Mexico Turns Olympic Stadium Into Migrant Processing Site to Clear Asylum Backlog

Mexico opened a hefty migrant processing site Tuesday outside Tapachula's Olympic Stadium as the country looks to clear a massive backlog in its asylum system, the Associated Press reported. Lengthy wait times and delays for the many asylum seekers looking to be processed in Mexico previously drove thousands of the migrants to attempt to enter the U.S. through its shared border.

The Tapachula site can handle up to 2,000 asylum hopefuls every day. Before it was opened, the streets around the downtown offices in Tapachula were flooded with crowds of migrants as they vied for positions, the AP reported.

Several groups of hundreds of migrants, frustrated by a seemingly never ending wait to have their asylum cases processed by an overwhelmed system, started walking from Tapachula in early September. However, Mexican authorities broke up the groups each time, the AP reported.

For more reporting from the Associated Press, see below:

Haitian Migrants in Mexico
Mexico opened a migrant processing site Tuesday outside Tapachula’s Olympic Stadium as the country looks to clear a massive backlog in its asylum system. Haitian migrants rest outside a shelter as they awaits for their immigration resolution in Monterrey on September 28. Julio Cesar Aguilar/AFP via Getty Images

Mexico began flying Haitian migrants back to their homeland Wednesday, sending 70 people to Port au Prince.

The first flight took off from the Villahermosa airport in the Gulf coast state of Tabasco with 41 men, 16 women and 13 minors aboard. The United States is also returning migrants on flights to the Haitian capital.

Mexico's National Immigration Institute did not immediately respond to questions about when more flights were planned. But it referred to those on Wednesday's flight as "the first group," suggesting it was the start of a process to handle thousands of Haitian migrants who streamed to the U.S. border this month.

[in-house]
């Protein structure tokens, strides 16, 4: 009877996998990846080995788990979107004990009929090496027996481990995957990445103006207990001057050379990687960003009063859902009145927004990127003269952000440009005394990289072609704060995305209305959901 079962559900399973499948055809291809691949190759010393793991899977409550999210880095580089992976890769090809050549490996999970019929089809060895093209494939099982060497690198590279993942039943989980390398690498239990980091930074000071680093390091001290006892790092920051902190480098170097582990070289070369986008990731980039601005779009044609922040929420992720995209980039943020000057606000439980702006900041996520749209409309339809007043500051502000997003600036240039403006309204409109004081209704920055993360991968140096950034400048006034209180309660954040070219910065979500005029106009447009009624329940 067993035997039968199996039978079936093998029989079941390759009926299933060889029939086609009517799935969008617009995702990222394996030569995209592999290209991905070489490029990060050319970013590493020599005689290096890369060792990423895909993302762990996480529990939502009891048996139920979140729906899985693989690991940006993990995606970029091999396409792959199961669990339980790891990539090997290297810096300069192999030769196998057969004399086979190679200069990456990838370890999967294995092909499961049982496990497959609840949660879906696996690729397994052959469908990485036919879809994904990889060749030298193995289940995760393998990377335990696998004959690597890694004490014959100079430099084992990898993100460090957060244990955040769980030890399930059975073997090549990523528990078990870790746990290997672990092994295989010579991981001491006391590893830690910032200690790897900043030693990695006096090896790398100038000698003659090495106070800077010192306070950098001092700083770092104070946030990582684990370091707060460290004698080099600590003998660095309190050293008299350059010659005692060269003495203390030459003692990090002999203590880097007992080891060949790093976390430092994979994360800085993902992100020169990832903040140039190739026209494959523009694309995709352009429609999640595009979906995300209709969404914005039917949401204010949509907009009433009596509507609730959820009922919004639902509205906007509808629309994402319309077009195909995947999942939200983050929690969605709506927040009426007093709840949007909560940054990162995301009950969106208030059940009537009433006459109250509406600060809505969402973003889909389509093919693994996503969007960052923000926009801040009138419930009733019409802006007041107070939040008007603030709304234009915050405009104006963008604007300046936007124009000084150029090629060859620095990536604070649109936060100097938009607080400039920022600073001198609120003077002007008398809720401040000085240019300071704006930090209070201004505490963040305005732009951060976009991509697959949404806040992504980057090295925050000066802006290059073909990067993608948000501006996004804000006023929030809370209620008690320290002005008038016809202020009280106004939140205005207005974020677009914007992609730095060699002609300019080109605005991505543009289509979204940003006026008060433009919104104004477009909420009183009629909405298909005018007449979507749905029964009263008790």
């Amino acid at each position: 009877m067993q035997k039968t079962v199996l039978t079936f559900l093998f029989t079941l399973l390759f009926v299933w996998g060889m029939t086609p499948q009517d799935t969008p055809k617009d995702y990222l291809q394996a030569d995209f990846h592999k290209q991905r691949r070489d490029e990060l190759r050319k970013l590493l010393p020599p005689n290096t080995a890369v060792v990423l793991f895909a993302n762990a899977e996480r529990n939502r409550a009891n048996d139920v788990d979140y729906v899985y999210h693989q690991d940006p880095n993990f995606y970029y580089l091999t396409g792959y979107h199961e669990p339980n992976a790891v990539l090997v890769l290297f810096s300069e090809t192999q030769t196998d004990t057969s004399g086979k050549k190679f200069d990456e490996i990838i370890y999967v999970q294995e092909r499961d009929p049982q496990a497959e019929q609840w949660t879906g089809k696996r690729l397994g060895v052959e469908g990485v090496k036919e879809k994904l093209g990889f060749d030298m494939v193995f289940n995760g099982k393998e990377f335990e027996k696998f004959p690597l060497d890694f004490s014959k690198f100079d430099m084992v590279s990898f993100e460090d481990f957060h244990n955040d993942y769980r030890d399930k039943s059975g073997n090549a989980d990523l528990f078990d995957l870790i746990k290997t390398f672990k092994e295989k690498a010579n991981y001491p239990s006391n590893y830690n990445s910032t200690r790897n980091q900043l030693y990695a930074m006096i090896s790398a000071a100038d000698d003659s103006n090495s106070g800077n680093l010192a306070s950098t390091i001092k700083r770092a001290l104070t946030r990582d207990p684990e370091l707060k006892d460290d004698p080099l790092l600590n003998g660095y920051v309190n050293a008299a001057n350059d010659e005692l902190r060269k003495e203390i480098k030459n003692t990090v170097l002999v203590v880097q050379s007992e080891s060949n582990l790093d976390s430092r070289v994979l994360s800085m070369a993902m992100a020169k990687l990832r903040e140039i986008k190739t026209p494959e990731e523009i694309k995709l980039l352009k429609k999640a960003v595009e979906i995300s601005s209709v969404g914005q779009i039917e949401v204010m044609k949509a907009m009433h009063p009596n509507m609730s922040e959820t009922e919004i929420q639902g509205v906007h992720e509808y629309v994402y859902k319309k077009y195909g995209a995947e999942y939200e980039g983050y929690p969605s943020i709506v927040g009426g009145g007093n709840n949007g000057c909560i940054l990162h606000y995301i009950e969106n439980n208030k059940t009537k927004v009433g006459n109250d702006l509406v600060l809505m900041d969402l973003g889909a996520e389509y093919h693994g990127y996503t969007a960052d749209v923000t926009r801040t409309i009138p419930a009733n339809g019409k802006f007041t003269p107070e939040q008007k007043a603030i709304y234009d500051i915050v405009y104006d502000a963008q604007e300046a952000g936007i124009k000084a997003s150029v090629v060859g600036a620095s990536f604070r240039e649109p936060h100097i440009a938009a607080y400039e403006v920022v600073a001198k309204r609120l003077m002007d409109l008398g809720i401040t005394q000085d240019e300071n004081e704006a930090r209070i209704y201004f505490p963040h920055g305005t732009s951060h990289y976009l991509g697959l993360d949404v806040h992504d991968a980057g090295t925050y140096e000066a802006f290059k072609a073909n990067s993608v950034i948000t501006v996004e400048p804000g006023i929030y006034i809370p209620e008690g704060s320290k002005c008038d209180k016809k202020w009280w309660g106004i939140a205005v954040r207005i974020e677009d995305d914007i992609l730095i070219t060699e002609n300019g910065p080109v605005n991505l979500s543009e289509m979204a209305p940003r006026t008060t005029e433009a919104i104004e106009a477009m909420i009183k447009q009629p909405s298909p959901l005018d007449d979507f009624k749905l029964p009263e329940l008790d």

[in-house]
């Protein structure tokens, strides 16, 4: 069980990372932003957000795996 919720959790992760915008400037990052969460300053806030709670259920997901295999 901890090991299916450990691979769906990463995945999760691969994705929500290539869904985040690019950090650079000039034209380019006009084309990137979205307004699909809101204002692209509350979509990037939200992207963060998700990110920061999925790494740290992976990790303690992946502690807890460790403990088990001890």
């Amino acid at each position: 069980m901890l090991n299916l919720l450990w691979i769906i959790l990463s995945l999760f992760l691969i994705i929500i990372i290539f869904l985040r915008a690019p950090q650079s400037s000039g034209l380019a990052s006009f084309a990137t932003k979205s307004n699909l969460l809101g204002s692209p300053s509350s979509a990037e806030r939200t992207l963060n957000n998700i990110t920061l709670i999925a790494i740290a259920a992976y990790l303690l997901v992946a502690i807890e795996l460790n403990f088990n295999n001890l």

Thousands more are stuck in the southern city of Tapachula, near the Guatemalan border, waiting to have their asylum or refugee claims processed by Mexican officials.

"Authorities from the Interior and Foreign Relations Departments agreed with representatives of the Republic of Haiti to start the assisted voluntary return of migrants in Mexico to their homeland," the institute said in a statement.

The institute said the returns were voluntary, and that the Haitians had been living in Tabasco and central Mexico. That suggests they were not among those who had gone to the U.S. border this month, nor the thousands stuck in Tapachula.

A Mexican official said last week that the plan was to first remove Haitians who were already in detention centers and had not requested protective status.

On Friday, Mexico President Andrés Manuel López Obrador said, "We don't want Mexico to be a migrant camp; we want the problem to be addressed fully."

Recently, some 15,000 mostly Haitian migrants appeared at the Mexico-U.S. border. Some of them also had open asylum cases in Mexico but had grown tired of waiting. U.S. authorities spent a week clearing that camp in Del Rio, Texas, deporting some directly to Haiti and releasing others into the United States with the expectation they would appear before immigration officials at a later date.

Some of those migrants who were detained by Mexican authorities in Ciudad Acuña were shipped back south to Tapachula.

Migrants Request Asylum in Mexico
Mexico began flying some of the Haitian migrants residing in the country home Wednesday. Haitian migrants wait to enter the National Commission for Refugees (COMAR) offices to ask for asylum in Monterrey, Mexico on September 27. Julio Cesar Aguilar/AFP via Getty Images